There is a big deal of dark colors in my wardrobe, but my personal style is not exclusive to black.
Your background is in astrophysics, so what prompted your move into fashion? I’m also intrigued by the fantastic ‘clothing scientist’ title you gave yourself and your non-traditional methods. How does your approach to fashion differ from most designers?
I’ve never been into fashion, but I’ve always found an appeal in style and aesthetics. Unlike other designers I never went to fashion school to learn the common techniques to make patterns and sew, instead I do it with what I know and feel most comfortable. Science. Using geometric sequences is my favorite process in the making of patterns, but along with other mathematical principles my garment construction has been most satisfying and meticulously precise. I could not define myself as anything else than a clothing scientist.
Could you talk through the process of creating an ALYEN garment?
Sometimes I start with a sketch, others I work exclusively on the manequinn, but more often than not, and against the conventional norm, I skip everything and go directly to flat pattern making, with the mental picture of whatever is that I want to make, this is where not having an academic formation in garment construction is irrelevant. Science gives me an advantage.
In what ways does your home country of Finland influence your work? What aspects of your culture speak to you and inspire what you do?
Finland’s wilderness, remoteness, and purity are definitely some of the aspects that influence my work. There is also the fact that Finland’s use of renewable energy and methods of reducing emissions into the atmosphere have made me grow environmentaly conscious and that is something that ALYEN engages on, handpicking deadstock fabrics, and using textiles made from materials, like recycled cotton and plastic, reducing the need for using extra resources that contribute to climate change, human exploitation, and animal cruelty.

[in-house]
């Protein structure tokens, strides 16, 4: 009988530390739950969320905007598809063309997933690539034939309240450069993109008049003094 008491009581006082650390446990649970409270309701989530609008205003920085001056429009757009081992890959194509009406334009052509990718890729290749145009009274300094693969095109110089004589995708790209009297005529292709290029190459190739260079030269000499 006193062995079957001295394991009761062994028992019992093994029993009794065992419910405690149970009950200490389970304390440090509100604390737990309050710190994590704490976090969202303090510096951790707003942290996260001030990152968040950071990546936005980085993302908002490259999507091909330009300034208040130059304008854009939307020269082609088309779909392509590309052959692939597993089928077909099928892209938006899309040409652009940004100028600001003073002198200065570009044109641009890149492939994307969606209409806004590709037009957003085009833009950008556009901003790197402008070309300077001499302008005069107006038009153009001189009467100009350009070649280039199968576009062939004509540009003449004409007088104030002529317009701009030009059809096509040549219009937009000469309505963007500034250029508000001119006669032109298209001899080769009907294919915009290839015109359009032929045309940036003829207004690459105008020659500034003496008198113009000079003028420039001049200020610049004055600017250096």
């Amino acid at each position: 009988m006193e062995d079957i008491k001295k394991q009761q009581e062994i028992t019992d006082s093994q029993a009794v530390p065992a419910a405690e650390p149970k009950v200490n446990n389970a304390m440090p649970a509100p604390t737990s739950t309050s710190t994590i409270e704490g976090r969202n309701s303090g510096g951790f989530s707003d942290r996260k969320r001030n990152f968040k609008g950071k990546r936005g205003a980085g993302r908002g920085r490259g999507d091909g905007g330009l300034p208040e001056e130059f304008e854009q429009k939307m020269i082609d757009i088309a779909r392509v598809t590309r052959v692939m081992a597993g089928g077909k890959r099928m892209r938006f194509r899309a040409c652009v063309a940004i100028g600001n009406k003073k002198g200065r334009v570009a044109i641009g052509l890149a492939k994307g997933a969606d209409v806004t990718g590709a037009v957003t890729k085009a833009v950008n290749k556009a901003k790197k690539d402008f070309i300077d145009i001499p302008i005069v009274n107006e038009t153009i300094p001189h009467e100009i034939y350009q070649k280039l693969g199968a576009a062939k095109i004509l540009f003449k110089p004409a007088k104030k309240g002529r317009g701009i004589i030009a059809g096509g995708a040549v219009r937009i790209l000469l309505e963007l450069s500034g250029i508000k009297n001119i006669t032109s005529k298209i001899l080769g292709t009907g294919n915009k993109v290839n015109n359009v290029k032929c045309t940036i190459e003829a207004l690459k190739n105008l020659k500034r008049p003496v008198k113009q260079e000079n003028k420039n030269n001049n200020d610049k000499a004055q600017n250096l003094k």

In this throw away age, just how important is it to make clothing that actually lasts?
People tend to think quality means being invincible to the elements, but when we talk about long lasting clothes the most important factor to focus on is what resonates with your personal style. We should stop following trends that change every year and start taking proper care of our clothes, at the end it doesn't matter if the things in your wardrobe are handmade or mass produced, colors fade, fibers break down, but a timeless piece in one's individual preferences will result in a long life for your clothes.
What impact do the long Finnish winters have on your creativity?
Winter in Finland is crude and dark, but it has an undeniable spirit, and beauty. I struggle with many things during Winter, but never with lack of inspiration.
When you pause and focus on the future of ALYEN, what do you see?
I see ALYEN staying small and environmentaly conscious. I want to keep being involved in my own production and interaction with my costumers fully.